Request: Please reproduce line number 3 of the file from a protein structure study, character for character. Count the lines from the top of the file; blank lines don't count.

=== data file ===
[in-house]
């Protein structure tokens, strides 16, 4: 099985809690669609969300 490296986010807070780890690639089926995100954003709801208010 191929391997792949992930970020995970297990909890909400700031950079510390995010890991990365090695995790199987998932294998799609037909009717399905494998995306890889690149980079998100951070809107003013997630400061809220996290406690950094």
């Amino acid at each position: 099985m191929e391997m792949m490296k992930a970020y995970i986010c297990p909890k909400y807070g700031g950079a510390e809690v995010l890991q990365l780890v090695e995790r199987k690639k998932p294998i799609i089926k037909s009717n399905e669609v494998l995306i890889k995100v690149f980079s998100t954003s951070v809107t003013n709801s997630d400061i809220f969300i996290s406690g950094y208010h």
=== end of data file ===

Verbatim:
């Amino acid at each position: 099985m191929e391997m792949m490296k992930a970020y995970i986010c297990p909890k909400y807070g700031g950079a510390e809690v995010l890991q990365l780890v090695e995790r199987k690639k998932p294998i799609i089926k037909s009717n399905e669609v494998l995306i890889k995100v690149f980079s998100t954003s951070v809107t003013n709801s997630d400061i809220f969300i996290s406690g950094y208010h």